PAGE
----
In an exclusive interview with the Dhaka Tribune's Mehedi Hasan, Managing Director and CEO of the recently approved Community Bank Bangladesh Ltd Masihul Huq Chowdhury, speaks about the bank's vision and the challenges it faces as a new bank in Bangladesh's banking sector.
Masihul started his career at the American Express Bank in 1992, after obtaining a Master of Business Administration (MBA) degree from the Institute of Business Administration (IBA), Dhaka University.
During his 26 year-long career, Masihul has worked for Standard Chartered Bank, Citi Bank, IPDC Finance and other leading financial institutions both in Bangladesh and abroad, and also served as an adjunct faculty member at Brac University.
As the first Managing Director (MD) and CEO of Community Bank Bangladesh, what are your plans for the organization?
Community Bank Bangladesh is the 59th scheduled bank of the country and we obtained our licence on November 1, 2018. The bank is fully owned by the Bangladesh Police Kalyan Trust [Bangladesh Police Welfare Trust], and its capital was formed with a portion of the salary of the country's police officers.
The bank intends to contribute to the community we live in and to enrich the lives of our country’s 200,000-member-strong police force. We will also open the door to the general public, and have features that will differentiate us from the other 58 banks.
What features will differentiate Community Bank from other banks?
Our board of directors is comprised of the IGP [Inspector General Police] and some other senior officials of the Bangladesh Police. However, unlike many other banks of the country, we will have independent directors to ensure good governance from the very first day. The independent directors will include a former DMD-level banker, an FCA [Fellow Chartered Accountant], and an academic.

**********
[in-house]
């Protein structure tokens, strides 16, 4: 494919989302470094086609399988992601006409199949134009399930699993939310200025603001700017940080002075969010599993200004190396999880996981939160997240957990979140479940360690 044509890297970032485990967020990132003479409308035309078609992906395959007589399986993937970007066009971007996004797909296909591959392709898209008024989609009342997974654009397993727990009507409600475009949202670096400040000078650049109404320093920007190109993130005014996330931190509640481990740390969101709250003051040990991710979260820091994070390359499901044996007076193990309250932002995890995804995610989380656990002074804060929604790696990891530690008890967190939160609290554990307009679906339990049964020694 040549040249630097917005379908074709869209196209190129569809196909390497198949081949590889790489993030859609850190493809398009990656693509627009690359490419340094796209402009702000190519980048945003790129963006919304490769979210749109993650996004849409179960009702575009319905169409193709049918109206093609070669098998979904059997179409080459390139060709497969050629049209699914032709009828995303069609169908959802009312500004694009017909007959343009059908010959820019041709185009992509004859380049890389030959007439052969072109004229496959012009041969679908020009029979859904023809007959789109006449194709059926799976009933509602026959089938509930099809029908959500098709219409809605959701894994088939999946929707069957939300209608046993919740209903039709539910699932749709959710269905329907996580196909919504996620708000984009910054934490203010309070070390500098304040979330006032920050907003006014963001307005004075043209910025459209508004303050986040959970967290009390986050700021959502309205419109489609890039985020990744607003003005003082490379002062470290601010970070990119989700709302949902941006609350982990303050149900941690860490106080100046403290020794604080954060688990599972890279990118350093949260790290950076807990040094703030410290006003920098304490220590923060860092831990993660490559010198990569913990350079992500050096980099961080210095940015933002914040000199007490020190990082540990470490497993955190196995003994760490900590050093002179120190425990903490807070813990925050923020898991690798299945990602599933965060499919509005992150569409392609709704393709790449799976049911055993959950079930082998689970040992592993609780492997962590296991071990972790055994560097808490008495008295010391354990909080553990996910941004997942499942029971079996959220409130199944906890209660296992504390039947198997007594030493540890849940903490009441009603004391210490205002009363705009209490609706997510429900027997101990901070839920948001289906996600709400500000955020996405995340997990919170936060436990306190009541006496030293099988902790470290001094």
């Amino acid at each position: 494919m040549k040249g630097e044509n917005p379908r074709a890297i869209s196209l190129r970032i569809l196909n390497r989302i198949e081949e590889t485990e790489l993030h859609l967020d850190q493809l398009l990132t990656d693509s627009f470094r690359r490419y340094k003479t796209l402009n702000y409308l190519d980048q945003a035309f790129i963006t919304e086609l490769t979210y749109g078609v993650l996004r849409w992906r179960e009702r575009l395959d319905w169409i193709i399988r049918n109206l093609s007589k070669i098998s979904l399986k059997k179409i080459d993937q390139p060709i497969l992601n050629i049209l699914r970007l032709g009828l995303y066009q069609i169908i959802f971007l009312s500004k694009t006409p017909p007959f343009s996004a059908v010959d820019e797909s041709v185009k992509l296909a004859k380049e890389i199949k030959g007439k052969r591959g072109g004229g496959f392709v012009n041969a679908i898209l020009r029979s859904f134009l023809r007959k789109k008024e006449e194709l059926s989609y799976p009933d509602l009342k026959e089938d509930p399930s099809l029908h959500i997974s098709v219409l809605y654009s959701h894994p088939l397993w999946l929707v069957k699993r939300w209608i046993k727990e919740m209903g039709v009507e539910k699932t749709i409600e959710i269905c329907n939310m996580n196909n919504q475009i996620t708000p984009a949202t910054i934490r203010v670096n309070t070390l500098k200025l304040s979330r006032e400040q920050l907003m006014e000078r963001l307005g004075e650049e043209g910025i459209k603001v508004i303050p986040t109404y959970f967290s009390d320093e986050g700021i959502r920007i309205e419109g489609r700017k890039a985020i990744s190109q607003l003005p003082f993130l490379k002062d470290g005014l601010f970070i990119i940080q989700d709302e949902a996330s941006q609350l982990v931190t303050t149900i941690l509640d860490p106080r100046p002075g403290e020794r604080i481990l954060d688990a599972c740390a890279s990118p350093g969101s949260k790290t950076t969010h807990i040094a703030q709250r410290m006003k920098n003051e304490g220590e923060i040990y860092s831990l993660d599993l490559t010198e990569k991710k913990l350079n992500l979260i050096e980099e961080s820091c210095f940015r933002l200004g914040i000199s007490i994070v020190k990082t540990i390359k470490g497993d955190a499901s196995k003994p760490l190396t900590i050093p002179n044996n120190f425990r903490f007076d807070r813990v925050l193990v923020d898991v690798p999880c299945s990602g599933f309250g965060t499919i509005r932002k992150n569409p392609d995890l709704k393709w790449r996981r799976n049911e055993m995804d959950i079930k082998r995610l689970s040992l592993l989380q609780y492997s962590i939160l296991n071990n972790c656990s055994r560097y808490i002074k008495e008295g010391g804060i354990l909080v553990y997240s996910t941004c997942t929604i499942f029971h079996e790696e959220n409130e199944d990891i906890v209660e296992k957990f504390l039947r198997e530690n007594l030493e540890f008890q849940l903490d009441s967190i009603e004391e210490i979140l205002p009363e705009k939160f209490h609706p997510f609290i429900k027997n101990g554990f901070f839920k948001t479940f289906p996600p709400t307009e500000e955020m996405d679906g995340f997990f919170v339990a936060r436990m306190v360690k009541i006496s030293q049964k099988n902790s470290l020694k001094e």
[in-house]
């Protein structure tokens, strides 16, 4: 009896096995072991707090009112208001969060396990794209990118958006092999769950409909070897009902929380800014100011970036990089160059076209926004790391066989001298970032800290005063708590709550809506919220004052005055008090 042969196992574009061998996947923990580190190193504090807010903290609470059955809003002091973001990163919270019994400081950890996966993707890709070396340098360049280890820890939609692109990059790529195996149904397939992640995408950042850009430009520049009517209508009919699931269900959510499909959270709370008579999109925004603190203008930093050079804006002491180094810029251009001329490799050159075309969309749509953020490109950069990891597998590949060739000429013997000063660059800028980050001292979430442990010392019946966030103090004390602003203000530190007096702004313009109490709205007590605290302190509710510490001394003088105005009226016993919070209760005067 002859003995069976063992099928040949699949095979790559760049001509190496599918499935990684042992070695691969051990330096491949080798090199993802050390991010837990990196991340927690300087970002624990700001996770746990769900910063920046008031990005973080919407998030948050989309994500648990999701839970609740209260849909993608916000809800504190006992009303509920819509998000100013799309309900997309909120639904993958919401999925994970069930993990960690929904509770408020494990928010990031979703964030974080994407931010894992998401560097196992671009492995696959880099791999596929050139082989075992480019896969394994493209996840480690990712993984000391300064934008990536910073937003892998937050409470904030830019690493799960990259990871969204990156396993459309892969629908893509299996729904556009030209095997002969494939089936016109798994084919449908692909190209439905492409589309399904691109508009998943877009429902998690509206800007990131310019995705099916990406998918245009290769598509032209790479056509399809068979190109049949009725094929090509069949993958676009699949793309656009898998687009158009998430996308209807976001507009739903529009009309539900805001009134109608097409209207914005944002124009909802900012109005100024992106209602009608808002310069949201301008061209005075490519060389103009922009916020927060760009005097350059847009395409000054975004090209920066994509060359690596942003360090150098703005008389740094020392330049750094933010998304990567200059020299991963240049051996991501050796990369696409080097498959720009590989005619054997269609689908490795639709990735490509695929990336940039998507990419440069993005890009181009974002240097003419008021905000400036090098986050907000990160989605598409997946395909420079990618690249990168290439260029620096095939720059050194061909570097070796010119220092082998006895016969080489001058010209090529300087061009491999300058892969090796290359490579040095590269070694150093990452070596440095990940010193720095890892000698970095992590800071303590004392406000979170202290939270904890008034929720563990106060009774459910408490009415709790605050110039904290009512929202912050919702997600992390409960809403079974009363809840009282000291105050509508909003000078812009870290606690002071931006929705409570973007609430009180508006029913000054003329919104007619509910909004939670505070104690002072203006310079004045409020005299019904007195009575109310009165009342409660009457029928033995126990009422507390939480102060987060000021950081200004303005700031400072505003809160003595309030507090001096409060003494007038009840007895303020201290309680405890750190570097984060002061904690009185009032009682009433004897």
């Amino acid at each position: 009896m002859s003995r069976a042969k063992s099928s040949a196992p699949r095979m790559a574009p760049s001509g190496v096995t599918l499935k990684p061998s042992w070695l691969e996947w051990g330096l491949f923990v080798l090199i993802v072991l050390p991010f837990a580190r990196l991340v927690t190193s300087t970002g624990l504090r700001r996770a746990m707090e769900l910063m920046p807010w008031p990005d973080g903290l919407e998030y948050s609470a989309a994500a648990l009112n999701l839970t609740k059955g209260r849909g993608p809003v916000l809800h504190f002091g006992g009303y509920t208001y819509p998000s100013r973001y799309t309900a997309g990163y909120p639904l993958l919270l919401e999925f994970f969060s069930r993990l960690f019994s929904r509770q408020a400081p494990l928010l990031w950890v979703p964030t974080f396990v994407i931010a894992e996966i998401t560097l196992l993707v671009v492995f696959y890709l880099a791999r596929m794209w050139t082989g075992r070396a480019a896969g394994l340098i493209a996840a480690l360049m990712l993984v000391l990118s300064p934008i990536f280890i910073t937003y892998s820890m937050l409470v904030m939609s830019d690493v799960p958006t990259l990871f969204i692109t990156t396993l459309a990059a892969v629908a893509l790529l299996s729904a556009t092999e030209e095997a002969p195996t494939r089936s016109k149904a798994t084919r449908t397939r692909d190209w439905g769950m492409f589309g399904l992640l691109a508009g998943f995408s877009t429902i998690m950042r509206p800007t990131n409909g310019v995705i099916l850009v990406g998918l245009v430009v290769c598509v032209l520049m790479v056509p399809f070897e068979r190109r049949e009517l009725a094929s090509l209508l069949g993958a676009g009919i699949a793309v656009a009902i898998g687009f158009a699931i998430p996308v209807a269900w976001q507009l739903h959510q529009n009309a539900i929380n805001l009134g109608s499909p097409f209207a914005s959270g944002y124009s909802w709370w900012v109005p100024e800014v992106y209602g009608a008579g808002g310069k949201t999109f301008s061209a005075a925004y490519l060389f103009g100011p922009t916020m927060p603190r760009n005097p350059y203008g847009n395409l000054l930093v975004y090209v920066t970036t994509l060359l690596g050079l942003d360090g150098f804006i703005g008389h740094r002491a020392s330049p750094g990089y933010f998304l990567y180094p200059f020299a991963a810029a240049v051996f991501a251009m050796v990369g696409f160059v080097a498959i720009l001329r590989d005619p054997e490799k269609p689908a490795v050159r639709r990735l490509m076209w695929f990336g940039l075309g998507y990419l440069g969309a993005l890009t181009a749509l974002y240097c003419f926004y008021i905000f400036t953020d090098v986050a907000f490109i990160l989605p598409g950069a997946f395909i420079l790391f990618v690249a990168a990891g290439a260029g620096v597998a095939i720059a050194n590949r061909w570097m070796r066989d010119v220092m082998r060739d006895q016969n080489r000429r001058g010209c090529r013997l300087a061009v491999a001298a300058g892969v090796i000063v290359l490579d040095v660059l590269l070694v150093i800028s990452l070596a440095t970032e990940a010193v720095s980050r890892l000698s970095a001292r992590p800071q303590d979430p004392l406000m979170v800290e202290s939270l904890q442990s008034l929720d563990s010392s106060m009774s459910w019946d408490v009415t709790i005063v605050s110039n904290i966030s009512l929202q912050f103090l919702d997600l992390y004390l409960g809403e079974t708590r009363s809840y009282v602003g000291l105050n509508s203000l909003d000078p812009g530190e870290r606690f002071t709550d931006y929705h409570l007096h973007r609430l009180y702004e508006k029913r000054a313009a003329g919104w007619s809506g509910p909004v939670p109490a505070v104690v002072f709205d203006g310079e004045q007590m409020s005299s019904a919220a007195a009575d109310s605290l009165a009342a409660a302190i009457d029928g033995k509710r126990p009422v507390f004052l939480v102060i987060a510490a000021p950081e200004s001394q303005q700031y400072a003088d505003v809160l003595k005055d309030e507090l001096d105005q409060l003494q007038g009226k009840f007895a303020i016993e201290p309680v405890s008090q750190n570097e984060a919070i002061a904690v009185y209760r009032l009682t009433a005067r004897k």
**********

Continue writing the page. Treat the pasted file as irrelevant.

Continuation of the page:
Furthermore, we will appoint skilled professionals at our bank and emphasize on cybersecurity. Our core banking software will be the best in the banking sector. 'Trust, security, and progress' is our motto.
Which group of borrowers will your bank give priority to?
In Bangladesh, owners of small and medium-sized enterprises do not get loans at low interest rates. Fishermen and farmers in rural areas often borrow at high interest rates, as some MFIs [micro finance institutes] are ruthless lenders. Our aim is to work for these underprivileged people.
These people have a good track record regarding loan repayment. We will emphasize providing retail loans and microcredit to SME entrepreneurs.
How do you plan to help SME entrepreneurs?
We will have to create new markets by not lending too much credit in the same sector. New ventures and new entrepreneurs must also be welcomed. In the next five years, we wish to arrange a business plan competition in every region to encourage them.
Non-performing loans (NPLs) in Bangladesh’s banking sector are increasing. What is your opinion about that?
NPLs are a major problem in our country's banking sector. If there were no default loans, the dividends of banks would have increased. But banks are paying interest on deposits while the capital is stuck with defaulters.
Default loans are increasing due to a lack of good governance in banks. All banks in the country that have good governance are doing well. On the other hand, banks which do not maintain a good governance criteria are performing poorly.
It will be our policy to ensure that our bank does not have any default loans. Usually, customers who borrow large sums of money, take the bank hostage. In order to prevent that we will disburse limited large loans, and give out 75% of our total loans to SMEs and the retail sector.
Mergers and acquisitions are needed to discipline the banking sector. Legislative complications should also be resolved so that the defaulters do not go free and are given stern punishment.
What initiatives will you take for cybersecurity?
We will provide strict instructions to the officials so that and train them to prevent any sort of data breach. We are also planning to hire a hacker to prevent hacking.